I imagine the licensing costs would have built up on those clips too.
Stephen Kijak: Well, we budgeted properly. He was a Universal contract player so the majority of the work was at one studio. They were our biggest invoice. But then also, fair use is a documentarian’s best friend, and we did a little bit of that, too.
That also speaks to just how much this industry has changed with everyone working at multiple studios nowadays.
Stephen Kijak: Yeah, well, that whole contract thing was really a thing of the past. We have an interview with Howard McGillin in the film—we couldn’t somehow get it into the cut but Howard was sort of the longest running Phantom on Broadway. He’s kind of a giant in the Broadway world. He was one of the very last of the contract players. By that time, Universal was just placing them in TV shows. It wasn’t even about minting movie stars anymore. But yeah, I mean, that’s the thing, right? You get signed up to studio and they did absolutely everything for you. Your house, your food, your clothes, hair, everything, taught you how to act, they taught you how to be, essentially, and they had a whole team of people spinning this alternate reality for the public about your life and it wasn’t just Rock. It wasn’t just covering up gay actors. It was everybody. Everyone had this sort of false narrative being created for them. Very different time. I mean, in a way. I mean, granted, now I think people have to work ten times harder to protect their private lives. But I’m sure there’s still Rock Hudson’s out there. We all know it’s true.
I know you touched on some of them but is there anything else that you tried to keep in the film but couldn’t because of pacing, etc.?
Stephen Kijak: Hopefully, down the road, you’ll get to meet some other characters who didn’t quite make the cut, a couple old neighbors of Rock’s, two gentlemen who I think should have their own film, Alan Shayne and Norman Sunshine, who are a gay couple who have been together since the 50s in New York, who are still together today. It’s an incredible story. They actually have a book called Double Life. It’s a memoir and a story of their lives together. They’re just hilarious. They were Rock’s neighbors in the Hills. Their house burned down and they had really never met him but he got them on the phone and insisted that they move into his house while he was in New York, until they could kind of rebuild. They just spoke of his generosity and what a great person he was and how generous he had been to them and really saved them at a time of need.
Norman had remembered when he was a teenager, his dad took him to the country club somewhere here in LA and his dad was golfing. Norman decides to take a steam and there’s Rock Hudson, fully nude, sitting in the steam toom. You know what I mean? He was just like, oh my G-d, I just almost died right there and I’m [REDACTED]. I’m kind of feeling my sexuality and there’s Rock Hudson, nude, saying Hello, young man. How are you? You know like, what?!? Some great memories and crazy stories. Maybe we shouldn’t say Norman was [REDACTED]. That’s probably a no-no. There wasn’t anything going on, right, but they had these fantastic kind of anecdotes to share. But, alas, something’s must be sacrificed.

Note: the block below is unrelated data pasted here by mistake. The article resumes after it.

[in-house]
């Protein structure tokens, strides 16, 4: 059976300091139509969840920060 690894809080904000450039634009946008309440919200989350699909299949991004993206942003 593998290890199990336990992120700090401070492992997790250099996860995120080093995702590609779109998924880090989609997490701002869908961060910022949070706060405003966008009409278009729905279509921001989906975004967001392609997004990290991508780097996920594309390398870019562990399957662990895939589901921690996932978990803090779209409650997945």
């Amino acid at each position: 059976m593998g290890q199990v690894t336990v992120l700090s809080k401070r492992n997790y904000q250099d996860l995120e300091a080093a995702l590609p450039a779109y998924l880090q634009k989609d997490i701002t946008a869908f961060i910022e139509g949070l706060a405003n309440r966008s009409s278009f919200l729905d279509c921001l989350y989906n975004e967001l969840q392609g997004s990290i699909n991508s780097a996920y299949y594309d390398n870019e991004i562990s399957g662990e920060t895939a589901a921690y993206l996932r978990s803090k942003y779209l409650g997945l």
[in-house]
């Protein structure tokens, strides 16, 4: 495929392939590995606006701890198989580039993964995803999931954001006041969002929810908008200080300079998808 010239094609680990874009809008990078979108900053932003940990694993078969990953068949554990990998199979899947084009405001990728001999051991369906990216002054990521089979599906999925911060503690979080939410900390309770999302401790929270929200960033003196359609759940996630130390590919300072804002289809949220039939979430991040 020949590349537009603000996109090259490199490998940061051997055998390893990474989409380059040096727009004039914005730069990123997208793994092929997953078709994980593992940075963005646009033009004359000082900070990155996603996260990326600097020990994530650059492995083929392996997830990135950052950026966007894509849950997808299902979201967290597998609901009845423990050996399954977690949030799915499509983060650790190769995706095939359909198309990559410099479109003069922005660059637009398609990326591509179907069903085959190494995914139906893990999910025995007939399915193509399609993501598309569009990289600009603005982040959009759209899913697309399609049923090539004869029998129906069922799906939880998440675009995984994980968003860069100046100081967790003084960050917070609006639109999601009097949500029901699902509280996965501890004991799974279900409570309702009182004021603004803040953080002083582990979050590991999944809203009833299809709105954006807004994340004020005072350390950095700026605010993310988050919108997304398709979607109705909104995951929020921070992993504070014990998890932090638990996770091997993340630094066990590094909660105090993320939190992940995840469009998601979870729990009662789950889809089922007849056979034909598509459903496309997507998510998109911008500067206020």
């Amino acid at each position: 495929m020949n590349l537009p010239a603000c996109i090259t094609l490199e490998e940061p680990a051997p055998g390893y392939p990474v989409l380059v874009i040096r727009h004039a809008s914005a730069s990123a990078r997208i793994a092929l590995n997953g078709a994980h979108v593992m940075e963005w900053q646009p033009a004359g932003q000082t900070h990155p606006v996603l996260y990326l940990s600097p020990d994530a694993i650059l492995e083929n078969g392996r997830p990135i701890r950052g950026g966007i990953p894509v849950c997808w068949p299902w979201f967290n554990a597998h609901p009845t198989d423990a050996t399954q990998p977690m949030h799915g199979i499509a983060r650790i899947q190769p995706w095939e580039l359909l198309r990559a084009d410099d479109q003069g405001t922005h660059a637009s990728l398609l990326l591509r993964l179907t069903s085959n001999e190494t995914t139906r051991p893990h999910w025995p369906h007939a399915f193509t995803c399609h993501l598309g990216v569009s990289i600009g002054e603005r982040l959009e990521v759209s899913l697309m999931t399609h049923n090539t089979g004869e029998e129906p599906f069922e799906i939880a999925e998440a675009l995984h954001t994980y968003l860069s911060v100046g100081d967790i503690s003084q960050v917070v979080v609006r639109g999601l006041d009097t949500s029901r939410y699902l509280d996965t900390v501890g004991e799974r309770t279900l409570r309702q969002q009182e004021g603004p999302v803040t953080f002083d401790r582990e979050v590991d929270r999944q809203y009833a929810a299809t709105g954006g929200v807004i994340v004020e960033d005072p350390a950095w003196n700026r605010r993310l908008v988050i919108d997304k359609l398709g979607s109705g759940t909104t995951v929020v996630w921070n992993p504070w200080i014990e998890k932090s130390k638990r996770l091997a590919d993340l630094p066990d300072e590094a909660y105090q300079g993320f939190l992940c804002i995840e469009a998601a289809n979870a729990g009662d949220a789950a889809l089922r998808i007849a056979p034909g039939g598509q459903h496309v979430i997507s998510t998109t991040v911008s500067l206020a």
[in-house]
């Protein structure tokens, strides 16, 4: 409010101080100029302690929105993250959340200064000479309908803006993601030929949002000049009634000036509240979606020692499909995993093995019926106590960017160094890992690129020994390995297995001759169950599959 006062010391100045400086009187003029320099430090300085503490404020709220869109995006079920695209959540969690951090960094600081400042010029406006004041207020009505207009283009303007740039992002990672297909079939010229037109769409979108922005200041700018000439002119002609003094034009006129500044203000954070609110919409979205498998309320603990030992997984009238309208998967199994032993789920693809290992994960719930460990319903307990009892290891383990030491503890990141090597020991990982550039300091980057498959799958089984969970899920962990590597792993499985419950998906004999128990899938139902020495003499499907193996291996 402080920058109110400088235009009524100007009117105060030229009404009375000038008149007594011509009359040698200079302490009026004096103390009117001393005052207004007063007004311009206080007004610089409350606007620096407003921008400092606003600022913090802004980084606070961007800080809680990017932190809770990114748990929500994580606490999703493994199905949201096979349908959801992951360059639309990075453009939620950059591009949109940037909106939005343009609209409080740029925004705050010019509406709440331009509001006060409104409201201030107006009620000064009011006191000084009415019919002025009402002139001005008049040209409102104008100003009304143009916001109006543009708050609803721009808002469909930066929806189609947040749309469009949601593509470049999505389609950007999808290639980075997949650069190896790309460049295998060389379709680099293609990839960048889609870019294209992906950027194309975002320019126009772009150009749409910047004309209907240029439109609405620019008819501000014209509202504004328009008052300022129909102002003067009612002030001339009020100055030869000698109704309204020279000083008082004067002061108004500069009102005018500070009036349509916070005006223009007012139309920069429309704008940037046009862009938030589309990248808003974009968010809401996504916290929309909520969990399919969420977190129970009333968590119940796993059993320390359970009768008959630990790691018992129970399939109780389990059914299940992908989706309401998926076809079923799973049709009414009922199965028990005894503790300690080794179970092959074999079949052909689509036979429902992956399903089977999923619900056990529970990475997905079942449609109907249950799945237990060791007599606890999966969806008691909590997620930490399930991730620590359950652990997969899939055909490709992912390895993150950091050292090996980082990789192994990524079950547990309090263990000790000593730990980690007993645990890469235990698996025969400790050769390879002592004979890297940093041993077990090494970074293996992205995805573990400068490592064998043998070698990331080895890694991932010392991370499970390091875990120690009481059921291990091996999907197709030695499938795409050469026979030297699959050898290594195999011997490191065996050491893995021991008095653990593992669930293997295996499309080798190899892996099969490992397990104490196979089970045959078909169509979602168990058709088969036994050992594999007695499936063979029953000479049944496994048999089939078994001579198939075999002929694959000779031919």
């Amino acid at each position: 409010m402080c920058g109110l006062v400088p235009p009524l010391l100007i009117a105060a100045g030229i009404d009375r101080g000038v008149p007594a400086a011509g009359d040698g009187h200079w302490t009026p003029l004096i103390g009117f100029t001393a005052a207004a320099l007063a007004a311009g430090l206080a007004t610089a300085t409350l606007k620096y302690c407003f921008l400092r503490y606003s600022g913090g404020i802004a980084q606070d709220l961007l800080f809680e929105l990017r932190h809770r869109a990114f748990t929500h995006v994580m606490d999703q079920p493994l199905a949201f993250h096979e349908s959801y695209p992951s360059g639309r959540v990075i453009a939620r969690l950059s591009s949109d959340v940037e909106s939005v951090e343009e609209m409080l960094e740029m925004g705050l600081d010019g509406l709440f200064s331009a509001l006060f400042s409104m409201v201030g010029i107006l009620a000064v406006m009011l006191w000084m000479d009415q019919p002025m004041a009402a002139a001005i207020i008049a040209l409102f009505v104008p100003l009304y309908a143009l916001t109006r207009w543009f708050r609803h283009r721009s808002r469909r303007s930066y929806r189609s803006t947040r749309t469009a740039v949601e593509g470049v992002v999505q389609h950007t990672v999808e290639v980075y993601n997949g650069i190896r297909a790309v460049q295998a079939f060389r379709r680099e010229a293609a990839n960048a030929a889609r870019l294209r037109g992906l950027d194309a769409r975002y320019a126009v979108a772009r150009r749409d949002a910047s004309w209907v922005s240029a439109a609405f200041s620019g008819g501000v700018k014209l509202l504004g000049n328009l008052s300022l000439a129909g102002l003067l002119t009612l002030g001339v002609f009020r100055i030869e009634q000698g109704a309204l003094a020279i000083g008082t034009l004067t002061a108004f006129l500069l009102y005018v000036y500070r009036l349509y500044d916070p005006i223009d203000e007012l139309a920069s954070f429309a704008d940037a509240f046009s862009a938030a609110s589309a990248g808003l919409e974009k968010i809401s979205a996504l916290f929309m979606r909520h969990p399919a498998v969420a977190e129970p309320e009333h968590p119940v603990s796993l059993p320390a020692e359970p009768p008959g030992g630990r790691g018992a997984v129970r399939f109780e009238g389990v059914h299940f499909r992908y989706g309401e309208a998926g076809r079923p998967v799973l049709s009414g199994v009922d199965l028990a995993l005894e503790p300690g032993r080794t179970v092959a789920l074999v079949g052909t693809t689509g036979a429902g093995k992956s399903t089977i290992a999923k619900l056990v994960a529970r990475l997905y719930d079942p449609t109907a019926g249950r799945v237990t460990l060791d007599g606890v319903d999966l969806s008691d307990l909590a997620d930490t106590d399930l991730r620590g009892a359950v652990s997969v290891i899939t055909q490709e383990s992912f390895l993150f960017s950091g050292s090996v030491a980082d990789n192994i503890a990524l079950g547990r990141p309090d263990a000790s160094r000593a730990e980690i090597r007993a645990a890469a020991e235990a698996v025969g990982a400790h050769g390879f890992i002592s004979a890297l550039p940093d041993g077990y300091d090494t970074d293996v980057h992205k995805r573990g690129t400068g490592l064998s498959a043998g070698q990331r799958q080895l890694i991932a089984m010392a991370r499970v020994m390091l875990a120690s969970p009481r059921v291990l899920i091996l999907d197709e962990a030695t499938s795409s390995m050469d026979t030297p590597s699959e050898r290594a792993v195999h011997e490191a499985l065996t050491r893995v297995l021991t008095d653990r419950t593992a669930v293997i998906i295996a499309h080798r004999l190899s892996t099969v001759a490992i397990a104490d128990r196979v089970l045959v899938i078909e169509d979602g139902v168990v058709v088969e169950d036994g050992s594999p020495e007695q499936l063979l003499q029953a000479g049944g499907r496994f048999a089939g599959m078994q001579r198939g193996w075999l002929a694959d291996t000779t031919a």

How honored were you to premiere the film at Tribeca?
Stephen Kijak: It was great. I love it there. I mean, Frédéric Boyer, who’s the head of the fest, had been a fan and a a real supporter. He had programmed my Rolling Stones film in Cannes back in 2010. We’d always been in touch and Tribeca’s supported my work over the years. So yeah, it was great. It was a great place to launch. We had a lot of fun.
How collaborative was HBO as a partner?
Stephen Kijak: One of the best, honestly. I had not made a film with HBO documentary films. I was thrilled. We loved it. We had such a great experience—so supportive. A very constructive and supportive studio. So yeah, fantastic.
What do you hope people take away from watching the film?
Stephen Kijak: Well, I feel like he’s one of those 50s stars that has been a bit forgotten. Everyone remembers James Dean and Marilyn Monroe died these young, early tragic deaths, and have kind of emerged as the icons of their age. Rock was really, along with Elizabeth Taylor, one of the biggest stars of the day. Not only a great movie star of the Golden Age, but what happened in the 80s, I think a lot of people may just remember him as, quote, that star who died of AIDS, but not only the impact that that had, I think, has also been a little bit lost. I’d love people to kind of revisit and reevaluate him as an actor. There’s so much great stuff to discover across all those films. It’s just a reappraisal of a man’s life and legacy.
Thank you so much and it was so nice getting to talk with you again.
Stephen Kijak: Likewise. Hopefully, I’ll see you again sometime.
HBO will air Rock Hudson: All that Heaven Allowed on June 28, 2023 at 9 PM ET/PT. The film will also be available to stream on Max.